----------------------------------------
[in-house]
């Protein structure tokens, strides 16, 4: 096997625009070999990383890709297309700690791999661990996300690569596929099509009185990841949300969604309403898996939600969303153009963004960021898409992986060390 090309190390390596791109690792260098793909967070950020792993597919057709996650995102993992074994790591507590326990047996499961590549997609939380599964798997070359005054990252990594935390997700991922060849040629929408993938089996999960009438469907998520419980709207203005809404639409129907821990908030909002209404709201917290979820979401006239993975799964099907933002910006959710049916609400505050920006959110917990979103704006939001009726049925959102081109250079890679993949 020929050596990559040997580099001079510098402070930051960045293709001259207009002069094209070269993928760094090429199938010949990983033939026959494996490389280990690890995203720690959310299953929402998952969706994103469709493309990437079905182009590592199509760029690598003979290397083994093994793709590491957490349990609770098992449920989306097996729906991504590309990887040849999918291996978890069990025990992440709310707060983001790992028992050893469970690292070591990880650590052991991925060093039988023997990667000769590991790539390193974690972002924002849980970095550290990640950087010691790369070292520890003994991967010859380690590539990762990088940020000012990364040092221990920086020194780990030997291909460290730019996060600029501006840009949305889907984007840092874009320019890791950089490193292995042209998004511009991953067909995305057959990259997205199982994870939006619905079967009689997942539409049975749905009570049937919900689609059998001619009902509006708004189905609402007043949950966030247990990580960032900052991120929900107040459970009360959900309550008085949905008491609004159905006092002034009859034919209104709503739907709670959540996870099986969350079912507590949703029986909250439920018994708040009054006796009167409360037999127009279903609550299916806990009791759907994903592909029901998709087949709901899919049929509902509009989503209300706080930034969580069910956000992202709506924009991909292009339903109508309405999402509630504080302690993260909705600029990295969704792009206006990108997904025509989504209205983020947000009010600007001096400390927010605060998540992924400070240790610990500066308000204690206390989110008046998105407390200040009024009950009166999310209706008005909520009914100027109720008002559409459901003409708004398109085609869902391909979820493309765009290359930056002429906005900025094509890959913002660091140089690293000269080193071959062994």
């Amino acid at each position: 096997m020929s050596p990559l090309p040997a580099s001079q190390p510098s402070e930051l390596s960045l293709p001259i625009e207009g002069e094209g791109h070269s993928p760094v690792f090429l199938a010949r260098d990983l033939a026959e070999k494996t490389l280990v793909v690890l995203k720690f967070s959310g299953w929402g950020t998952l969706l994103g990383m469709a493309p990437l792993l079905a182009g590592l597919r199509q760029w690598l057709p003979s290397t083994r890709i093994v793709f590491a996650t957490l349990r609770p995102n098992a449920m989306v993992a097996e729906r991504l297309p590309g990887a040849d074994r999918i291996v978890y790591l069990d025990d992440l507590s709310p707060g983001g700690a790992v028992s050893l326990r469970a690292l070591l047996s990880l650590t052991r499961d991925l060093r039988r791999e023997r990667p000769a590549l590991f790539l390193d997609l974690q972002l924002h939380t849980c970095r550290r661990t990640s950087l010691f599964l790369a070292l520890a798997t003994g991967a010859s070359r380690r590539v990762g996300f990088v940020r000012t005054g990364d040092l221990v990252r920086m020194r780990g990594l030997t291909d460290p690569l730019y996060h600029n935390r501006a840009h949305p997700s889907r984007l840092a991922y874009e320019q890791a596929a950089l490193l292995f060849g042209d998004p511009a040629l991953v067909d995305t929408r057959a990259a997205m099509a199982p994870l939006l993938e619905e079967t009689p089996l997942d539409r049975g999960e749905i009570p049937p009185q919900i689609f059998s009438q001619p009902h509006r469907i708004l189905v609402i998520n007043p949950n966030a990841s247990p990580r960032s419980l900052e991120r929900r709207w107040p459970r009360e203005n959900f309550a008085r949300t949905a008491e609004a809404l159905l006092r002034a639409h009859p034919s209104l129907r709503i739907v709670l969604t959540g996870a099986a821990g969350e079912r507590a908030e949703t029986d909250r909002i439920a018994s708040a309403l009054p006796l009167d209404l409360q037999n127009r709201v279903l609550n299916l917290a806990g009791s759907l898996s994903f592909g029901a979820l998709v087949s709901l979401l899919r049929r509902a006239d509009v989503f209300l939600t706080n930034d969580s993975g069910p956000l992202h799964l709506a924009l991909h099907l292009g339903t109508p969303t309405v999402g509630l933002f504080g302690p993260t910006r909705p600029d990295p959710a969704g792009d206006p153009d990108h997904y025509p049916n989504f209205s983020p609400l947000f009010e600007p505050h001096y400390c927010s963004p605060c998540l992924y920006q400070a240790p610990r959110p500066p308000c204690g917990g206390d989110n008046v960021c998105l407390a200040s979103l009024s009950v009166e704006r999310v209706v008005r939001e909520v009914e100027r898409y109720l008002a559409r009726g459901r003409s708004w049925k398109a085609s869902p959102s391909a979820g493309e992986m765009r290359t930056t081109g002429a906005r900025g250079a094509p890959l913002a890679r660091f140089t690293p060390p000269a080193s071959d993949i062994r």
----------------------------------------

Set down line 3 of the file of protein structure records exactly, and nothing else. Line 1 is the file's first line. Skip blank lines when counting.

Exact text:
């Amino acid at each position: 096997m020929s050596p990559l090309p040997a580099s001079q190390p510098s402070e930051l390596s960045l293709p001259i625009e207009g002069e094209g791109h070269s993928p760094v690792f090429l199938a010949r260098d990983l033939a026959e070999k494996t490389l280990v793909v690890l995203k720690f967070s959310g299953w929402g950020t998952l969706l994103g990383m469709a493309p990437l792993l079905a182009g590592l597919r199509q760029w690598l057709p003979s290397t083994r890709i093994v793709f590491a996650t957490l349990r609770p995102n098992a449920m989306v993992a097996e729906r991504l297309p590309g990887a040849d074994r999918i291996v978890y790591l069990d025990d992440l507590s709310p707060g983001g700690a790992v028992s050893l326990r469970a690292l070591l047996s990880l650590t052991r499961d991925l060093r039988r791999e023997r990667p000769a590549l590991f790539l390193d997609l974690q972002l924002h939380t849980c970095r550290r661990t990640s950087l010691f599964l790369a070292l520890a798997t003994g991967a010859s070359r380690r590539v990762g996300f990088v940020r000012t005054g990364d040092l221990v990252r920086m020194r780990g990594l030997t291909d460290p690569l730019y996060h600029n935390r501006a840009h949305p997700s889907r984007l840092a991922y874009e320019q890791a596929a950089l490193l292995f060849g042209d998004p511009a040629l991953v067909d995305t929408r057959a990259a997205m099509a199982p994870l939006l993938e619905e079967t009689p089996l997942d539409r049975g999960e749905i009570p049937p009185q919900i689609f059998s009438q001619p009902h509006r469907i708004l189905v609402i998520n007043p949950n966030a990841s247990p990580r960032s419980l900052e991120r929900r709207w107040p459970r009360e203005n959900f309550a008085r949300t949905a008491e609004a809404l159905l006092r002034a639409h009859p034919s209104l129907r709503i739907v709670l969604t959540g996870a099986a821990g969350e079912r507590a908030e949703t029986d909250r909002i439920a018994s708040a309403l009054p006796l009167d209404l409360q037999n127009r709201v279903l609550n299916l917290a806990g009791s759907l898996s994903f592909g029901a979820l998709v087949s709901l979401l899919r049929r509902a006239d509009v989503f209300l939600t706080n930034d969580s993975g069910p956000l992202h799964l709506a924009l991909h099907l292009g339903t109508p969303t309405v999402g509630l933002f504080g302690p993260t910006r909705p600029d990295p959710a969704g792009d206006p153009d990108h997904y025509p049916n989504f209205s983020p609400l947000f009010e600007p505050h001096y400390c927010s963004p605060c998540l992924y920006q400070a240790p610990r959110p500066p308000c204690g917990g206390d989110n008046v960021c998105l407390a200040s979103l009024s009950v009166e704006r999310v209706v008005r939001e909520v009914e100027r898409y109720l008002a559409r009726g459901r003409s708004w049925k398109a085609s869902p959102s391909a979820g493309e992986m765009r290359t930056t081109g002429a906005r900025g250079a094509p890959l913002a890679r660091f140089t690293p060390p000269a080193s071959d993949i062994r």